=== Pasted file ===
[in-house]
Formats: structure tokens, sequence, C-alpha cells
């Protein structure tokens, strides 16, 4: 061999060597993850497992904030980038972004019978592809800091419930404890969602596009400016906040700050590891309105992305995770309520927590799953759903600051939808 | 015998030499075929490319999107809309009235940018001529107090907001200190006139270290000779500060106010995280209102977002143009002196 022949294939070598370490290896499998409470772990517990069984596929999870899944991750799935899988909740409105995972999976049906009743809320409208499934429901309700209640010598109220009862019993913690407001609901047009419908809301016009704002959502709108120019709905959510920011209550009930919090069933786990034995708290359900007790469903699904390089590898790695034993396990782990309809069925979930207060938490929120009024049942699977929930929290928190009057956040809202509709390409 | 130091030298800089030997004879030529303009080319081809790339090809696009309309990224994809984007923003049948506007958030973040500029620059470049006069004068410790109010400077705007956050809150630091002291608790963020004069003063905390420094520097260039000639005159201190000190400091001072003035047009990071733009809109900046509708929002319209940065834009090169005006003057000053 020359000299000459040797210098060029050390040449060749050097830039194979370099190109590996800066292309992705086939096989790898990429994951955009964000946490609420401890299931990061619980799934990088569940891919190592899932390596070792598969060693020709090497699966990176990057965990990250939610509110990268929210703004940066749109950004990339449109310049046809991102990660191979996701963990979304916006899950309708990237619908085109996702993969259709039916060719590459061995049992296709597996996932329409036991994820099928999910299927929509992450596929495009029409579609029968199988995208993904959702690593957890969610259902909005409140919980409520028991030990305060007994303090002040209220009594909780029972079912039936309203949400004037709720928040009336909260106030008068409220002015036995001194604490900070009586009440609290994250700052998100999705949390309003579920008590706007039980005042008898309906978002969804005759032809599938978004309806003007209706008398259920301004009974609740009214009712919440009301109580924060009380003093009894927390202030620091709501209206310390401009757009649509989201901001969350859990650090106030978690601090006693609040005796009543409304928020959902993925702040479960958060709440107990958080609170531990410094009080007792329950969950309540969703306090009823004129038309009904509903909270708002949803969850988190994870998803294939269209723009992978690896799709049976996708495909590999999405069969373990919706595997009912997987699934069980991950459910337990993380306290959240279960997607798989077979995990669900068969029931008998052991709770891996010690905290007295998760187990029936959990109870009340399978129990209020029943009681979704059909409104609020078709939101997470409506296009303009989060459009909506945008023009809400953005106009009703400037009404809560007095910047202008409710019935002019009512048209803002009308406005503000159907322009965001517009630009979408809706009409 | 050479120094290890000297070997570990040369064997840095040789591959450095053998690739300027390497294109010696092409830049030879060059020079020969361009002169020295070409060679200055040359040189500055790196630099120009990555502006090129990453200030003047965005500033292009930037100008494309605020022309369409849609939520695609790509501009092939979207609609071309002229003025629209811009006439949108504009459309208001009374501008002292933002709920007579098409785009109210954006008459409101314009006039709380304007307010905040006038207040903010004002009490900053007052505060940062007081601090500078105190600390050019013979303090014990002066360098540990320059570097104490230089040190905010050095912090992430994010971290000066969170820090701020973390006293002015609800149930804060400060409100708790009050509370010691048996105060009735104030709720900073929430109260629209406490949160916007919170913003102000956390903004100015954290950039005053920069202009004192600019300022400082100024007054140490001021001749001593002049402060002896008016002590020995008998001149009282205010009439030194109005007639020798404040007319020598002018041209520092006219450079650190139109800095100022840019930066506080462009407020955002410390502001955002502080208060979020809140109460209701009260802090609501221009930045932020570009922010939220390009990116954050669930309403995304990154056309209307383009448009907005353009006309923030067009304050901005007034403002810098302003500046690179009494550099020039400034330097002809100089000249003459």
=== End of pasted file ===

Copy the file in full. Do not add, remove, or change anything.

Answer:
[in-house]
Formats: structure tokens, sequence, C-alpha cells
């Protein structure tokens, strides 16, 4: 061999060597993850497992904030980038972004019978592809800091419930404890969602596009400016906040700050590891309105992305995770309520927590799953759903600051939808 | 015998030499075929490319999107809309009235940018001529107090907001200190006139270290000779500060106010995280209102977002143009002196 022949294939070598370490290896499998409470772990517990069984596929999870899944991750799935899988909740409105995972999976049906009743809320409208499934429901309700209640010598109220009862019993913690407001609901047009419908809301016009704002959502709108120019709905959510920011209550009930919090069933786990034995708290359900007790469903699904390089590898790695034993396990782990309809069925979930207060938490929120009024049942699977929930929290928190009057956040809202509709390409 | 130091030298800089030997004879030529303009080319081809790339090809696009309309990224994809984007923003049948506007958030973040500029620059470049006069004068410790109010400077705007956050809150630091002291608790963020004069003063905390420094520097260039000639005159201190000190400091001072003035047009990071733009809109900046509708929002319209940065834009090169005006003057000053 020359000299000459040797210098060029050390040449060749050097830039194979370099190109590996800066292309992705086939096989790898990429994951955009964000946490609420401890299931990061619980799934990088569940891919190592899932390596070792598969060693020709090497699966990176990057965990990250939610509110990268929210703004940066749109950004990339449109310049046809991102990660191979996701963990979304916006899950309708990237619908085109996702993969259709039916060719590459061995049992296709597996996932329409036991994820099928999910299927929509992450596929495009029409579609029968199988995208993904959702690593957890969610259902909005409140919980409520028991030990305060007994303090002040209220009594909780029972079912039936309203949400004037709720928040009336909260106030008068409220002015036995001194604490900070009586009440609290994250700052998100999705949390309003579920008590706007039980005042008898309906978002969804005759032809599938978004309806003007209706008398259920301004009974609740009214009712919440009301109580924060009380003093009894927390202030620091709501209206310390401009757009649509989201901001969350859990650090106030978690601090006693609040005796009543409304928020959902993925702040479960958060709440107990958080609170531990410094009080007792329950969950309540969703306090009823004129038309009904509903909270708002949803969850988190994870998803294939269209723009992978690896799709049976996708495909590999999405069969373990919706595997009912997987699934069980991950459910337990993380306290959240279960997607798989077979995990669900068969029931008998052991709770891996010690905290007295998760187990029936959990109870009340399978129990209020029943009681979704059909409104609020078709939101997470409506296009303009989060459009909506945008023009809400953005106009009703400037009404809560007095910047202008409710019935002019009512048209803002009308406005503000159907322009965001517009630009979408809706009409 | 050479120094290890000297070997570990040369064997840095040789591959450095053998690739300027390497294109010696092409830049030879060059020079020969361009002169020295070409060679200055040359040189500055790196630099120009990555502006090129990453200030003047965005500033292009930037100008494309605020022309369409849609939520695609790509501009092939979207609609071309002229003025629209811009006439949108504009459309208001009374501008002292933002709920007579098409785009109210954006008459409101314009006039709380304007307010905040006038207040903010004002009490900053007052505060940062007081601090500078105190600390050019013979303090014990002066360098540990320059570097104490230089040190905010050095912090992430994010971290000066969170820090701020973390006293002015609800149930804060400060409100708790009050509370010691048996105060009735104030709720900073929430109260629209406490949160916007919170913003102000956390903004100015954290950039005053920069202009004192600019300022400082100024007054140490001021001749001593002049402060002896008016002590020995008998001149009282205010009439030194109005007639020798404040007319020598002018041209520092006219450079650190139109800095100022840019930066506080462009407020955002410390502001955002502080208060979020809140109460209701009260802090609501221009930045932020570009922010939220390009990116954050669930309403995304990154056309209307383009448009907005353009006309923030067009304050901005007034403002810098302003500046690179009494550099020039400034330097002809100089000249003459």